"Blessed are the poor in Spirit."

by Gilles Côté


    Saint Thérèse of Lisieux once said or wrote, "If I have nothing to give to God, I will give him that nothing..."
          She was deeply grounded in the spirit of the beatitudes: blessed are the poor; blessed are those who have nothing. Her "littleness" was for her not a cause for lament, but an opportunity to give herself more fully to God.
          It is a normal reaction for us to feel like shying away from God when we glimpse, even faintly, something of God's holiness and, at the same time, how far from that holiness we ourselves are. The story of the fall of Adam and Eve describes them as hiding from God after disobeying Him. Peter tells Jesus: "Get away from me Lord, because I am a sinful man."
          In the Scriptures, however, we hear God constantly inviting us to come to him, even if we are sinful, even if we have nothing to offer.

          Without money and without cost... It is easy to feel as if we need to buy our way into a relationship with God. If I am good.… if I pray... if I do this... if I avoid doing that. In the world, we need to prove ourselves, we need to have something to bargain with, we need to be worth something, if we wish to be considered a somebody.

"Come, all you who are thirsty, come to the waters; and you who have no money, come, buy and eat! Come, buy wine and milk without money and without cost. Why spend money on what is not bread, and your labour on what does not satisfy? Listen, listen to me, and eat what is good, and your soul will delight in the richest of fare."                      In Isaiah 55: 1-2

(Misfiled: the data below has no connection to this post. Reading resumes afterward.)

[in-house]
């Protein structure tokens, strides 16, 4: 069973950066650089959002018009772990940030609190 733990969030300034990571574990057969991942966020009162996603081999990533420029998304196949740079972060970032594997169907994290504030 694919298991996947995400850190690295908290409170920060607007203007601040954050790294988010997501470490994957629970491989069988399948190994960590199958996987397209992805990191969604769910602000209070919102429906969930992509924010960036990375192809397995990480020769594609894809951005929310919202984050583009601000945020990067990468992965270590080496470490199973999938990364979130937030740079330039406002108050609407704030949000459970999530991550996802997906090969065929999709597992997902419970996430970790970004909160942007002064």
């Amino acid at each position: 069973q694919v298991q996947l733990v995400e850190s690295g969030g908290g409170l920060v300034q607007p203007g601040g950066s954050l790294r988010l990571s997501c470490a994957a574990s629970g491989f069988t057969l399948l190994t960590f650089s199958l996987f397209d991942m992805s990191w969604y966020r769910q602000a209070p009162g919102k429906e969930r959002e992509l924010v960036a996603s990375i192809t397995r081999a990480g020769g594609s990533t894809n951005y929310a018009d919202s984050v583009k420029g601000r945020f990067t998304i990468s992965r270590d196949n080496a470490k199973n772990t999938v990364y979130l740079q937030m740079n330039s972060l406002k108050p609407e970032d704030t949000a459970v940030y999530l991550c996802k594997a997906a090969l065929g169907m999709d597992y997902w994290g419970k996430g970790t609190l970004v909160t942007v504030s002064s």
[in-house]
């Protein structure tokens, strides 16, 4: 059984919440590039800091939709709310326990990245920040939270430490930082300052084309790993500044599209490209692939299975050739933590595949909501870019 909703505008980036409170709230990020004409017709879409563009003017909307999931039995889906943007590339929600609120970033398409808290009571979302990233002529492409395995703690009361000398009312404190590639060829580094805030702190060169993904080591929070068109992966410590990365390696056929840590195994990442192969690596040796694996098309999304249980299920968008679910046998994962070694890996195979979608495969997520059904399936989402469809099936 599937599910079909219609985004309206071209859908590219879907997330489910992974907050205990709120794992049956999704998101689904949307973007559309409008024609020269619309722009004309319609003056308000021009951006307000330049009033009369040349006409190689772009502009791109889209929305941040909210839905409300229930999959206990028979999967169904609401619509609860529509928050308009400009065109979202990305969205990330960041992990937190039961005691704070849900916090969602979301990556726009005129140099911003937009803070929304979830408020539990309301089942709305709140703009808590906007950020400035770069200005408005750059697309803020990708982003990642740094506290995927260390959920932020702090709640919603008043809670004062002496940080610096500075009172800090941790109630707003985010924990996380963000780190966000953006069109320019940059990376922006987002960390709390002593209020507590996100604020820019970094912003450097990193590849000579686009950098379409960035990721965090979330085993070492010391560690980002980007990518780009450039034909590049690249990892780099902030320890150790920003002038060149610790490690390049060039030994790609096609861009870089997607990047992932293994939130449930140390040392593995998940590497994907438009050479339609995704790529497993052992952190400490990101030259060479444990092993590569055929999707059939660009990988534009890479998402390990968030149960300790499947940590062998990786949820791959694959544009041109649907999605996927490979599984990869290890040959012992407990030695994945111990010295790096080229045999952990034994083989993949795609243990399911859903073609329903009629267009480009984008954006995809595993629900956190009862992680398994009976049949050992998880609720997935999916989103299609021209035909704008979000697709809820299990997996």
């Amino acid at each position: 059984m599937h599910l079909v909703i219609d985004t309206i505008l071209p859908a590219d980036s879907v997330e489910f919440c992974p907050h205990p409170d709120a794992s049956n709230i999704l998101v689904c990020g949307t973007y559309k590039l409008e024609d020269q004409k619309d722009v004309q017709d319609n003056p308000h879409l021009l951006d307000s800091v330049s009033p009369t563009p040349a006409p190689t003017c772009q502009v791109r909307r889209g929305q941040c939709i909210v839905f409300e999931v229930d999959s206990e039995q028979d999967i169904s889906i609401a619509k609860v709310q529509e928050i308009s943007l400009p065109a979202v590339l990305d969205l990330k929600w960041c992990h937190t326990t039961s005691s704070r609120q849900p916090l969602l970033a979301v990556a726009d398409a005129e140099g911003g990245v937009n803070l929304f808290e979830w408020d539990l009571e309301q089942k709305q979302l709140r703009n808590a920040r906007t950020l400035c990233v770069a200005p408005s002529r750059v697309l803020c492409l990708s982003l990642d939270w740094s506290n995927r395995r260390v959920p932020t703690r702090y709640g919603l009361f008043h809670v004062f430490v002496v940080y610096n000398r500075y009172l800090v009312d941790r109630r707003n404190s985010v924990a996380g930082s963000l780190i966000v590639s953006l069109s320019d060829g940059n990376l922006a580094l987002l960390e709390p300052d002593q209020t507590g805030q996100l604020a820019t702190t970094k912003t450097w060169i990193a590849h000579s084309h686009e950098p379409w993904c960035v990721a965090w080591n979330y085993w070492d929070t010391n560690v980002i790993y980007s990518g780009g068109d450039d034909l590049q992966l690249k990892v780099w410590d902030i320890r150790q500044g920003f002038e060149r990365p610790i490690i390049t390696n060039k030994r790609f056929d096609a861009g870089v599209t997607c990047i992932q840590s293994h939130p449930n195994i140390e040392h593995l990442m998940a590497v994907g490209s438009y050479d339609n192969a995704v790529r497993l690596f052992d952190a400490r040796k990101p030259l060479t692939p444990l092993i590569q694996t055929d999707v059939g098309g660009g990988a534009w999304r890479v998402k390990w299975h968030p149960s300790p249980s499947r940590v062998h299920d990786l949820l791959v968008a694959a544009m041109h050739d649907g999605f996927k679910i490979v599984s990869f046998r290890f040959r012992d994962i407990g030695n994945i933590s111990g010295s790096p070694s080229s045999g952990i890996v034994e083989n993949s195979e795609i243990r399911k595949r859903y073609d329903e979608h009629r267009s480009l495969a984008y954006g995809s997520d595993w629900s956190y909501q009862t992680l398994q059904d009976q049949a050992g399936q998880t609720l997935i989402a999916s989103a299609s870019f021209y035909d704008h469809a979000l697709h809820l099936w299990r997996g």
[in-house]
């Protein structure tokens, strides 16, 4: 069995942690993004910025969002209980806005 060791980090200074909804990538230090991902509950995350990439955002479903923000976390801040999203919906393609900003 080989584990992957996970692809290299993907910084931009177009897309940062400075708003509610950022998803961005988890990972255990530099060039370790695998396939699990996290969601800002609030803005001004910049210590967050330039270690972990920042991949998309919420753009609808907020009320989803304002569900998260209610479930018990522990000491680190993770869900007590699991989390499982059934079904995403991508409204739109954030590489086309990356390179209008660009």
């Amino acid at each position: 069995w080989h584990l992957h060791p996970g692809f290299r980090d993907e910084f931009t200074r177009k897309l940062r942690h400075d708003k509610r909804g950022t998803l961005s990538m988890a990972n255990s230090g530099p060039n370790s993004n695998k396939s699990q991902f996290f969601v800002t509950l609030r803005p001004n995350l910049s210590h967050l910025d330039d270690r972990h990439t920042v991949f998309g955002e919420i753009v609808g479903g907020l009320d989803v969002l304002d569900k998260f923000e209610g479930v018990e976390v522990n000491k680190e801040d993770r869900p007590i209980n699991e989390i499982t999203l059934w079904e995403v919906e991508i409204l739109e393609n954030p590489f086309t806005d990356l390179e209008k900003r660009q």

God does things differently. He says: You have nothing to give me? Good! Come anyway. What you lack I will give you. You are weak? Good! Come, I will give you strength. You know you are a sinner? Good! Come, I will give you a new heart. You have nothing? Good! Come, I will fill you with treasures beyond your wildest dreams. You are a nobody? Good! Come, I will make you my daughter, my son - and then you will know who you are and how precious you are.

          Saint Paul in his second letter to the Corinthians, reveals to us that he once prayed to God to be rid of what he called "a thorn in his side" - we don't know what this might have been, but the only reply he got from God was:

"My grace is sufficient for you, for my power is made perfect in weakness."            2 Cor 12: 9

          Paul's reaction was:

" Therefore I will boast all the more gladly about my weaknesses, so that Christ's power may rest on me."
2 Cor 12: 9

          This may sound too easy. It seems I have nothing to do. God does everything. In a way that is true. But I also need to let God be God in my life. The problem is that I find that very difficult to do.
          A glass full of pennies leaves no space for anything else. If I am thirsty and want to drink I will have to empty the glass first to make space for the water that can parch my thirst. If, because I feel a void inside of me, I fill my life with work, or busyness, or power, or alcohol, or pleasure, or business, or distraction, or... Instead of the pennies in a glass, visualize anything that people use to attempt to camouflage the hurt, the emptiness, the loneliness, the fear, and the restlessness that they feel.

Get out of the way and let God be God in you.

Meister Eckhart


          It is only when I accept to let go of my security blankets that I am open to let God fill me. What God wants to give me costs absolutely nothing, but it is not cheap. It requires that I be willing to empty myself of anything that might prevent me from receiving what God has to give me. God only fills me in as much as I have space in my life to receive what he has to give.

"The kingdom of God is theirs."

          If I am open to God, then God can work in me, to transform me into the image of his son Jesus. God's reign, God's powerful action is unleashed in my life to mould me into the masterpiece that I am supposed to become.

          That is poverty of spirit.

©Gilles Côté, 2001